1939: The Alliance That
Never Was and the
Coming of World War II
By Michael Jabara Carley
Ivan R. Dee. 321 pp. $28.95
Reviewed by Adam B. Ulam
The passage of 60 years has not stilled the disputes revolving around the momentous events of the summer of 1939. Could the war have been avoided had Britain and France dealt more forthrightly with the Soviet Union, thus forging an alliance of the three states against Germany? Was it Stalin's (not unjustified) conviction of the Western Powers' insincerity and double game that led him to strike his bargain with Hitler, thus unleashing upon the world the horrors of the most destructive war in history?
Michael Jabara Carley answers both questions in the affirmative. To be sure, toward the end of the book he qualifies his judgment somewhat: "Each side [i.e., the West and the Soviet Union] could point to the other's contradictory policies and each had good reason for mistrust." Yet the thrust of his argument amounts to an indictment of Britain's and France's prewar leaders. Had they honestly pursued the goal of military alliance with the Soviet Union, they might have prevented the outbreak of the war, or at least greatly increased their chances of prevailing once the Germans attacked. Instead, because of their detestation and fear of communism they hemmed and hawed in their approaches to Moscow, leaving Stalin no option but to sign with Hitler.
Carley's theme is hardly new: It is found in the writings of the so-called revisionist school. That school counts among its adherents those Western historians and publicists, not necessarily on the left, who have argued that just as the Soviet Union was not solely responsible for the Cold War, so much of the blame for the Soviet-German alliance (and such it was between Aug. 23, 1939 and June 22, 1941), if indirectly, must largely rest upon the shoulders of Neville Chamberlain, Edouard Daladier and their ilk.
The Soviet official defense of the German-Soviet Pact went beyond the revisionists' censure of the Western statesmen for their hesitations and ineptitude. No! What Chamberlain and Co. really wanted, according to the Soviets, was to push Hitler east, eventually against the Soviet Union. And so Stalin had no choice but to protect his country by signing his compact with the devil, much as he would have preferred to side with the West. Strange as it might seem, this view found its defenders among Russian historians even after the break up of the USSR. Surely among many fantasies spun by Soviet propaganda during the Cold War, this one is the most absurd. Had they really wanted to push Hitler eastward, "the Western imperialists" should have cheered when he attacked Poland, rather than declaring war upon Germany and persisting in it even after Poland's collapse.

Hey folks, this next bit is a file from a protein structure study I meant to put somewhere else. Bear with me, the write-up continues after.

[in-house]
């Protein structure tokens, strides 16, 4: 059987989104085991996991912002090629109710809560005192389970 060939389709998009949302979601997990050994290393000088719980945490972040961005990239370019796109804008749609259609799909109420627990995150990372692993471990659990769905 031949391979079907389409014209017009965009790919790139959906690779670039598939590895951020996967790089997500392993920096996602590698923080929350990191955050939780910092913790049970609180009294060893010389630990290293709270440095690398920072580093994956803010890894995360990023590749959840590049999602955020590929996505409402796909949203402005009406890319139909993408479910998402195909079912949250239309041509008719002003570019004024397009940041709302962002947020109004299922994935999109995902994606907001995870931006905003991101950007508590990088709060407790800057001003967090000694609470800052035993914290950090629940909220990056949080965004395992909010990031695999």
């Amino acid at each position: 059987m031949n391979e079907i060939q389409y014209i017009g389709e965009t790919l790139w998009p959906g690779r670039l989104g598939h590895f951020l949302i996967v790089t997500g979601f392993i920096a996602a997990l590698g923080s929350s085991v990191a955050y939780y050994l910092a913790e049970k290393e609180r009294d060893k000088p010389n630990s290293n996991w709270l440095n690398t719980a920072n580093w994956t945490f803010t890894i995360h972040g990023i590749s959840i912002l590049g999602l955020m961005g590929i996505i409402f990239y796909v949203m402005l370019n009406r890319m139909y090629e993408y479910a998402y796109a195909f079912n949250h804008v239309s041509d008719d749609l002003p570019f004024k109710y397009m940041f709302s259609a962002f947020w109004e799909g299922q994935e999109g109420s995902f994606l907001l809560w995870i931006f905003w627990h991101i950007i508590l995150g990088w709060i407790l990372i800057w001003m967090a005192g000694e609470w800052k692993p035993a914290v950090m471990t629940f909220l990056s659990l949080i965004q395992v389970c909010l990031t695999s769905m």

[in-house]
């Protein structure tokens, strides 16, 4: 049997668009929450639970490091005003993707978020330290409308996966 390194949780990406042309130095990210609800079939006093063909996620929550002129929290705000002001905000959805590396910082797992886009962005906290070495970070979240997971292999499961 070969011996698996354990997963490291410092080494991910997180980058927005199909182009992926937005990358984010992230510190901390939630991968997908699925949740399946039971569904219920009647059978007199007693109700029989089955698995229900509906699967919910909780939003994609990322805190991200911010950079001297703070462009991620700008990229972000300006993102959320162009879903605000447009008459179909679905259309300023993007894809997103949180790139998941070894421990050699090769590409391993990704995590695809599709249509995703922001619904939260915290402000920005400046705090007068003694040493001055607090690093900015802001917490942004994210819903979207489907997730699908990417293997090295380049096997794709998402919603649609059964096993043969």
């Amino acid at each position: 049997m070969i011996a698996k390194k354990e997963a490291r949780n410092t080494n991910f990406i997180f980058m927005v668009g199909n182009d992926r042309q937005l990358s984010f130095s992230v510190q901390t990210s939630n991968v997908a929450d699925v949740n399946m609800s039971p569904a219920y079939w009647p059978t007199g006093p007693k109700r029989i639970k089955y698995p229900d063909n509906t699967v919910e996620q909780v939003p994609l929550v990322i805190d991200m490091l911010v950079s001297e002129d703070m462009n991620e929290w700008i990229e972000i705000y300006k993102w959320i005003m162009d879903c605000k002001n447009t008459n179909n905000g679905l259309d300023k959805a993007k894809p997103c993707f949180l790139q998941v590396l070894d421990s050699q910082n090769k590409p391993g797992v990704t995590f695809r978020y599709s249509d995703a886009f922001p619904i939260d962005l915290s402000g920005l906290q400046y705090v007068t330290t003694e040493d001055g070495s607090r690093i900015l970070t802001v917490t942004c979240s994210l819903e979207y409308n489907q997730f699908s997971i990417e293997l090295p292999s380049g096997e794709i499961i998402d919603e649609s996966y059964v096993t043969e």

Unfortunately, Carley's argument and its variants as presented by other revisionist writers do not fare much better. Barring a miracle, there was nothing the West could have offered that summer of 1939 that would have persuaded Stalin to throw in his lot with the democracies. To do so meant, as he saw it, to expose his country, still bleeding from his terror, to a fate similar to that of Russia's in World War I, when it was fighting alongside Britain and France: a catastrophic military defeat and the collapse of the regime. His bargain, on the contrary, would guarantee Russia a long (so it seemed in 1939) period of peace, and the pleasurable prospect of a long, mutually destructive struggle between the Western imperialists and the Nazis. And of course there would also be handsome territorial dividends.
Carley considers as "mythology" the Western allegations that the Soviet government "colluded with Nazi Germany" and that "Molotov kept making fresh demands on the French and British to give the Germans time to catch up." Yet this was precisely Stalin's game. Carley is equally misled when he writes that the Soviet government wanted to see the war, once begun, "brought to an early end, if its propaganda is to be believed." Well, it definitely is not.
The author has accumulated quite an impressive documentation of the Western leaders' misgivings concerning the trustworthiness of their prospective Russian allies. In retrospect, were they very wrong? It is true that Messrs. Daladier and Chamberlain appeared almost determined to provide the future Soviet historians and our own "revisionists" with enough to justify the charge of the West's bad faith. They were dilatory in their dealings with Moscow. When in August a joint Franco-British military mission finally departed for the USSR, it was headed by a retired admiral and a superannuated general, and it traveled by a slow boat! But, alas, even the most vigorous and trust-inspiring pursuit of Moscow by London and Paris would not have made any difference, except perhaps by complicating the job of the future Soviet propagandist.
Much as Carley is diligent and thorough in presenting his thesis, it still cannot be sustained. Once Hitler proved responsive to Stalin's advances (and it was thus, not vice versa), "the alliance that never was" could never have been.
Adam B. Ulam is Gurney Professor of History and Political Science at Harvard University and the author of biographies of Lenin and Stalin.